Huh? In essence, you are saying to the FV “The fact that you have failed to convince us proves that God is on our side.”

    And how does your exhortation to the FV to pursue the proclamation of the good news square with the fact that the critics think that the FV message is in fact, not good news at all, but rather heretical error?

    And this “don’t force your convictions down my throat” is ridiculous: the FV had pastor’s conferences, published books, engaged in colloquia, etc. When did they ever call anyone a heretic or take judicial action against their opponents? But the opponents of FV done exactly this…

    You can’t have it both ways: if the denominational use of “force” (i.e., ecclesiastical proceedings rather than theological discussion) was justified, it was because FV is deadly error, striking at the heart of the gospel. All the tactics against the FV have been justified by this claim: the controversy is about the gospel, about the very life of the faith. If that is the case, then how can you issue this call to peace and co-existence with a false gospel and its apostles?

  3. its.reed said,

    January 28, 2008 at 3:55 pm

    Ref. #2:

    Joshua:

    I think you might not be reading me fairly. Please, let me humbly ask you to go back and re-read what I’ve said. I’ve been very fair and balanced, acknowledging that both pro and opposed FV see things dramatically differently. I’ve expressly offered that those opposed to the FV could be wrong.

    As to the “down the throat line,” please re-read both the pro and opposed paragraphs. I deliberately structured them exactly the same to make the point that not only do we not agree, we have no right (either side) to require to other side to go against their conscience.

    Your response that the pro FV side has been lily white in their handling of these differences may flow from your misunderstanding of what I am saying. The record is clear, even here at Green Bagginses, that there have been egregious statements made by folks on both sides of the debate.

    You are being unfair to the vast majority of us in the opposition when you suggest we have not engaged in theological discussion. I myself have done so since the first AA pastor’s conference. Many others have put in even more effort.

    It is not a matter of having it both ways. It is a matter of agreeing to disagree, and leaving the resolution in the hands of the One Who has authority over the Church.

    I never said anything about God being on my side because your side can’t convince my side. Out of respect for those pro FV I expressly did not (and am not) engaging in a debate of who is right or wrong. Please, consider the offer in my last paragraph,

    “Consider whether or not now is time to withdraw, to withdraw only until such time as God in His providence: persuades us, persuades you, or persuades us both of something better.”

    Is it not clear that I am acknowleding all the possibilities?

    > Those opposed could be wrong,
    > Those in favor could be wrong, or
    > Both sides could be wrong.

    How much more peace can I offer?

  4. greenbaggins said,

    January 28, 2008 at 3:56 pm

    A couple of things come to mind. I’m sure that Reed will have more to say. Reed is not saying that failure to convince proves that God is on our side. That is a bit of an extension of what Reed said. Reed would probably say that the failure to convince (including all the study committee reports!) **points** in the direction of the denominations being right. He explicitly admitted that councils can be wrong.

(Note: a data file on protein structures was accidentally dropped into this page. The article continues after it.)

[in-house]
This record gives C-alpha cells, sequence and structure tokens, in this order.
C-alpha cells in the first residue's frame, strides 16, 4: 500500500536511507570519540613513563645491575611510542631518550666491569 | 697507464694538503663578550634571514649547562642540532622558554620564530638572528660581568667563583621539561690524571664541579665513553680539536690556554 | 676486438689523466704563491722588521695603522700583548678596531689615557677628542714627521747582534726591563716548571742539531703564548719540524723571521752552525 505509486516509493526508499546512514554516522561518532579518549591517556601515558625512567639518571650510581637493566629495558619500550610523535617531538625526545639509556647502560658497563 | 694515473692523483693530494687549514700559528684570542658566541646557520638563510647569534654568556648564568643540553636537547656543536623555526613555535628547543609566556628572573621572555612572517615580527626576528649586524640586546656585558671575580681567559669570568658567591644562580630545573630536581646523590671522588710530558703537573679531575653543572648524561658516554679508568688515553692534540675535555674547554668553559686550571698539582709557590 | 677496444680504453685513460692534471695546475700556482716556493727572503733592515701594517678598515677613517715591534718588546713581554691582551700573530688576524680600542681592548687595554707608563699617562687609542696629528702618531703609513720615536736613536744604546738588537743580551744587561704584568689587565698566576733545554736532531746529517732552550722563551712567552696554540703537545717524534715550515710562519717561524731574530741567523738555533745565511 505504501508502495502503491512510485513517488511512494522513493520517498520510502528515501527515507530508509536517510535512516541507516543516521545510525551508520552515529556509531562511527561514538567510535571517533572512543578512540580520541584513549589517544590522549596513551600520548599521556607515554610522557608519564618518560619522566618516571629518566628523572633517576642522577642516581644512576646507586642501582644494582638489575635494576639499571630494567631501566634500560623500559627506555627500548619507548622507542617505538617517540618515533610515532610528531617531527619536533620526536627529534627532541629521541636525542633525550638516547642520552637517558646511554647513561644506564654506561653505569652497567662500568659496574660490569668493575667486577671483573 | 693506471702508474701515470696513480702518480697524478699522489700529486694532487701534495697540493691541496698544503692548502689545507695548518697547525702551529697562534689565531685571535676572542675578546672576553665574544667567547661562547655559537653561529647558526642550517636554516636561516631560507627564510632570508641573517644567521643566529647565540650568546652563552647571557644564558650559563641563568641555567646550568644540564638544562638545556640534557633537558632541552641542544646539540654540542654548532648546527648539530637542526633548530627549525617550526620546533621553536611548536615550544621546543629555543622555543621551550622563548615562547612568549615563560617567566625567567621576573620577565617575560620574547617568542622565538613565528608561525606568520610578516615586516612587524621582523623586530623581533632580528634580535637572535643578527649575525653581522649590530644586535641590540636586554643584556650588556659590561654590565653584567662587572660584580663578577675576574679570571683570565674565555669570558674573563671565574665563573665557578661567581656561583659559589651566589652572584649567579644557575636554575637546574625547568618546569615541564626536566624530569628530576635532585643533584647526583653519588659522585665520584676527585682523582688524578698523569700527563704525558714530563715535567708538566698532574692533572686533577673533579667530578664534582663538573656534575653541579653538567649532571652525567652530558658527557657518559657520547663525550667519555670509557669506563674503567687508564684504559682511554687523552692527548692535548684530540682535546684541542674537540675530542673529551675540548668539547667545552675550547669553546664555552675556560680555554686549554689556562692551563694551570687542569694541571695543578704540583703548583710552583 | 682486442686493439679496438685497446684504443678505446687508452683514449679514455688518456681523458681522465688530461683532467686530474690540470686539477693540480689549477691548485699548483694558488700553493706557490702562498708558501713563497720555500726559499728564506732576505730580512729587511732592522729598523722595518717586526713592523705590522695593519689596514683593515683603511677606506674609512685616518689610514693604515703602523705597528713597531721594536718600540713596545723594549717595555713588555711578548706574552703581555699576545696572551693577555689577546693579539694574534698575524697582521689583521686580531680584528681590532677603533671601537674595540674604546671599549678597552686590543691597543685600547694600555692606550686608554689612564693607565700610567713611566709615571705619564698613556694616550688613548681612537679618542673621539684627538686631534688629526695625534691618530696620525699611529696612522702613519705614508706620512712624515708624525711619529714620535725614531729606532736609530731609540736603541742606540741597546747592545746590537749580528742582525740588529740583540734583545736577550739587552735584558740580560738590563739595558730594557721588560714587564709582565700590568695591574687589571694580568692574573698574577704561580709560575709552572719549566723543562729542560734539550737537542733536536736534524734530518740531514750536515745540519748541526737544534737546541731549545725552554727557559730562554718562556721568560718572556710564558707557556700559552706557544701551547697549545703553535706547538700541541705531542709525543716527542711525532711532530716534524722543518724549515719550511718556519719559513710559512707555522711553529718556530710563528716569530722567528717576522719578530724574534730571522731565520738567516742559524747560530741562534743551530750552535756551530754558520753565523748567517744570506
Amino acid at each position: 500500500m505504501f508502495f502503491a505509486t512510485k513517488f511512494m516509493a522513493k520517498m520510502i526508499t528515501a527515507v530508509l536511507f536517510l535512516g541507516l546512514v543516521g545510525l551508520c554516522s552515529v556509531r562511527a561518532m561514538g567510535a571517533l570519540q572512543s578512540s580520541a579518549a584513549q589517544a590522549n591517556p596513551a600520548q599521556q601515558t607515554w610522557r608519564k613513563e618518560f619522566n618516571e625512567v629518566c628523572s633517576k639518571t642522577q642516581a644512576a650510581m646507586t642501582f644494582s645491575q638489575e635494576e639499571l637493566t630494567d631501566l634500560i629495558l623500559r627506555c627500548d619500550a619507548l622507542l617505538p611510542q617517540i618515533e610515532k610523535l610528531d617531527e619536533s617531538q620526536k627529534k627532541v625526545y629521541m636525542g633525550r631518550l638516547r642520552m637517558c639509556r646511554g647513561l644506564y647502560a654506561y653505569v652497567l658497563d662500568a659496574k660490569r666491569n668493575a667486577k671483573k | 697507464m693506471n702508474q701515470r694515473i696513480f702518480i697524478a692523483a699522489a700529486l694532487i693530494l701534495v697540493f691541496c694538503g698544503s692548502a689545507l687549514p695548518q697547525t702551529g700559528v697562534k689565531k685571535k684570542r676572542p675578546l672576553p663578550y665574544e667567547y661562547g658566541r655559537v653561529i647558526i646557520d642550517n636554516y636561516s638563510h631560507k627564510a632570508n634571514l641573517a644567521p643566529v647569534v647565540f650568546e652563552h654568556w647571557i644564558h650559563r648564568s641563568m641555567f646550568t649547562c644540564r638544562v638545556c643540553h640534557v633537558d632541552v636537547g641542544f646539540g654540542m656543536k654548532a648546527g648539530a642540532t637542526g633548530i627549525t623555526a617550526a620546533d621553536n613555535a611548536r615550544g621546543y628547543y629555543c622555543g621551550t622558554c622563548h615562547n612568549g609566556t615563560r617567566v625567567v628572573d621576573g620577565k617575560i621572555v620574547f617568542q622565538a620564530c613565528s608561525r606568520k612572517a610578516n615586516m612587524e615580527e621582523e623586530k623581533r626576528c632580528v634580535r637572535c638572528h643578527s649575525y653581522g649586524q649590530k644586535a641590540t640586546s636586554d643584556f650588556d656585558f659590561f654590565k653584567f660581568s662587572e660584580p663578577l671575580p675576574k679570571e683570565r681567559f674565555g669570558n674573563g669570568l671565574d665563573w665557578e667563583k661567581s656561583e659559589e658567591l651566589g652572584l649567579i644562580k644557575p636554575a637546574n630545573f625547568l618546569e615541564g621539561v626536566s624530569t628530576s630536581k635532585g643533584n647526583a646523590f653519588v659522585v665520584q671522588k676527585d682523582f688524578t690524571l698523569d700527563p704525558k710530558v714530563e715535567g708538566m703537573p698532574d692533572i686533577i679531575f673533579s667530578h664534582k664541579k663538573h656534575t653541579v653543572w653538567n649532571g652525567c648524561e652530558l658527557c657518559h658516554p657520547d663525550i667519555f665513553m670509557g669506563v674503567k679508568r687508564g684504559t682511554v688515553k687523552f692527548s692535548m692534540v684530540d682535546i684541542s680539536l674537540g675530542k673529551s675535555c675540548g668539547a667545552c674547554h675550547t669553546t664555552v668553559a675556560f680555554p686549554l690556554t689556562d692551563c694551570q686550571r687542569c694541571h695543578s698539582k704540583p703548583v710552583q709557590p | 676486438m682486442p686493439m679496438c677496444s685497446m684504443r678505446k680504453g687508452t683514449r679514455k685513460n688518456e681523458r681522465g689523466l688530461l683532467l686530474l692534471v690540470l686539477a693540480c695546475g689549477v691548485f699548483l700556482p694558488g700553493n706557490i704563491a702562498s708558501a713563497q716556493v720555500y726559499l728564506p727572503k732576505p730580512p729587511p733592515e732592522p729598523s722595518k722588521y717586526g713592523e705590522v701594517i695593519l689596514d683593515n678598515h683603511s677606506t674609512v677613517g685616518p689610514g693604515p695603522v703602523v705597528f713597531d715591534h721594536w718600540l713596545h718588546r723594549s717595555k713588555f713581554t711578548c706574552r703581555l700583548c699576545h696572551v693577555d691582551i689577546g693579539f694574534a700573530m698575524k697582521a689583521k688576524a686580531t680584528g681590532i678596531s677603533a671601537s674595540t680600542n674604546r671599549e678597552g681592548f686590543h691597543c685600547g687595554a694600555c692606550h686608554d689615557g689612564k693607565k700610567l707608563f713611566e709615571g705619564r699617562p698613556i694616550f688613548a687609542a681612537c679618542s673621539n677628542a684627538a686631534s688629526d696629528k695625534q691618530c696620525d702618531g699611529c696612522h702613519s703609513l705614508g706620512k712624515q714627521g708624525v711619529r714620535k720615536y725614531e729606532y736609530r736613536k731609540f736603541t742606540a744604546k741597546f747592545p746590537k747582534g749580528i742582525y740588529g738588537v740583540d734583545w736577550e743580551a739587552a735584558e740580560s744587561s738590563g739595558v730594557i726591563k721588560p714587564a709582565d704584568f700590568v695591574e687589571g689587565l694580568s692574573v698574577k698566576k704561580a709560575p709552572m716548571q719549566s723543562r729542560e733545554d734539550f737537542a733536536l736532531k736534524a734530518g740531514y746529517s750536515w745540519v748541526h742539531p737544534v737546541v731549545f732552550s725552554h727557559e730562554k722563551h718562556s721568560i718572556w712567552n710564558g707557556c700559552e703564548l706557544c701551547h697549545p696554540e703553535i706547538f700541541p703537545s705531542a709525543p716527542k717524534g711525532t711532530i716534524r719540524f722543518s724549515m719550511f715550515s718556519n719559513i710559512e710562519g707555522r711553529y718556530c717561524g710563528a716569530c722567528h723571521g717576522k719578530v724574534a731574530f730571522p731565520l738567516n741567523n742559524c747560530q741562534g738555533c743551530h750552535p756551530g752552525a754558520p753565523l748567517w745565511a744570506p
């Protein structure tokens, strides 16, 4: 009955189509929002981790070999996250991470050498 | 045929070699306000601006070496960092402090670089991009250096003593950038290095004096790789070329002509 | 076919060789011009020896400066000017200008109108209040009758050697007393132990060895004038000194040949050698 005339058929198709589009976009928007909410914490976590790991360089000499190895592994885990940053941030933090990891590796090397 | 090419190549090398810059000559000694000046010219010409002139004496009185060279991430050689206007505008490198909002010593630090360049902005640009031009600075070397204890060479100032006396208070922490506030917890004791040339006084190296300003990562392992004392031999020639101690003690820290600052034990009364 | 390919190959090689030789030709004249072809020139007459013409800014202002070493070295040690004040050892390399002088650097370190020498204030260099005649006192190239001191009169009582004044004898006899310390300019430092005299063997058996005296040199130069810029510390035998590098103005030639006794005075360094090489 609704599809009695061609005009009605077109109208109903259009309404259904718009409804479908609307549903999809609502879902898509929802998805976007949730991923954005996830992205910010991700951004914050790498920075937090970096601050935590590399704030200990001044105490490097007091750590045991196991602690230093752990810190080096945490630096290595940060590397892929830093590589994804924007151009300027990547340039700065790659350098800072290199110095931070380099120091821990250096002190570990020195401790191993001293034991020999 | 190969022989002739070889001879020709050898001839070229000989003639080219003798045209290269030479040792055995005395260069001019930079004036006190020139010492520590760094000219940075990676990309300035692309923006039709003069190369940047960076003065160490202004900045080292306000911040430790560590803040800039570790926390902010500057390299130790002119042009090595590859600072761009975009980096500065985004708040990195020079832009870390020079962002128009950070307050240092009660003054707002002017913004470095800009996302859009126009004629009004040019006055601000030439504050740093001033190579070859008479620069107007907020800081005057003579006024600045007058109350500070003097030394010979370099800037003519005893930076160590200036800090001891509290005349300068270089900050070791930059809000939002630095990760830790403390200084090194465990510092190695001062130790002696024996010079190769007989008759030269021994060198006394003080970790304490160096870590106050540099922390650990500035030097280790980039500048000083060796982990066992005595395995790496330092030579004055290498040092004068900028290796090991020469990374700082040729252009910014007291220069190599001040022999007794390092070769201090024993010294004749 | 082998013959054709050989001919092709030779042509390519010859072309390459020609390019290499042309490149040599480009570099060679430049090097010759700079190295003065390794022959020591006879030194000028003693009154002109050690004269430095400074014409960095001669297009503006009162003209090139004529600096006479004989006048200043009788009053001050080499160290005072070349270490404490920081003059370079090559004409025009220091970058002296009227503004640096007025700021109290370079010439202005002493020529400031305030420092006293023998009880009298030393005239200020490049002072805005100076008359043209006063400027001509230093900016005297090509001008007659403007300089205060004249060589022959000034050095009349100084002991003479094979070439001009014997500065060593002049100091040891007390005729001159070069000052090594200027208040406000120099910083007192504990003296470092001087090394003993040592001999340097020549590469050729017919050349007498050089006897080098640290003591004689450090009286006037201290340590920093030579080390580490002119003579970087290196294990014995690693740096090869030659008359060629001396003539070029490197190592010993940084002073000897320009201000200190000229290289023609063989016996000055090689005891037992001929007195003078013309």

Secondly, an exhortation for the FV to preach the Gospel is not at all inconsistent with holding the FV to be in error. If they are preaching error, then all the more reason for Reed to exhort them to preach the truth rather than the error!

    By “forcing convictions” I believe Reed was saying that the FV is straining with might and main to remain a viable option in the PCA, including some rather vituperative language directed against the critics. James Jordan has definitely gone very far in his vituperative epithets.

    Judicial action is precisely what is required if we believe someone to be teaching something outside the bounds of the confession. How this can be a fault in us is puzzling if you (for a minute) grant that we are doing this out of conscience.

    Reed is referring specifically to the fight that is going on in the PCA. Precisely by calling on them to leave, Reed is advocating as much unity as can be expected. Your comment seems to imply a monolithic FV, which I thought the FV guys repudiated a long time ago.

  5. David R. McCrory said,

    January 28, 2008 at 4:09 pm

    So, in a sense, the AACP and Wilkins leaving is exactly what the PCA wants? (If they cannot have what they view is a need of repentance)

  6. greenbaggins said,

    January 28, 2008 at 4:10 pm

    Yes. That would have been the point of a trial of Wilkins (not prejudging his guilt, of course).

  7. its.reed said,

    January 28, 2008 at 4:13 pm

    Ref. #4:

    Thanks Lane. Yes, you are echoing me fairly.

    Joshua, let me add, that the intensity of your response suggests the wisdom of what I am asking for. I tried very carefully to be fair and balanced. Your response shows how hard that is. In another venue I received some well-meant (and well-stated) mild admonishment from someone who thinks I give too much to pro FV’ers in this post.

    I will admit to being clumsy at times. In any way my words are wrong, I will do the right thing (by faith, of course :) ). Yet I do not have a reputation as being an “unreasonable” opponent of the FV.

    If someone like me (opponent to the FV) and someone like you (in favor of at least some of the FV) cannot see eye to eye, what hope (humanly) is there for others in this debate? How does it serve God’s glory that we continue the debate, leading to more rancor? Why not put our faith in the unity promise of John 17 and seek unity where we can find it?

    My personal conviction is that the FV is an error, more or less egregious depending on the sub-set of topics. At best, I see it as an error as bad as Arminianism.

    Contrary to some (I’m going to get some flack on this one), I do not believe God would have me anathematize the Arminians I know, people who give credible professions of faith in spite of what I believe are serious errors in their doctrine. Am I not called to be united to them, to the degree my conscious allows?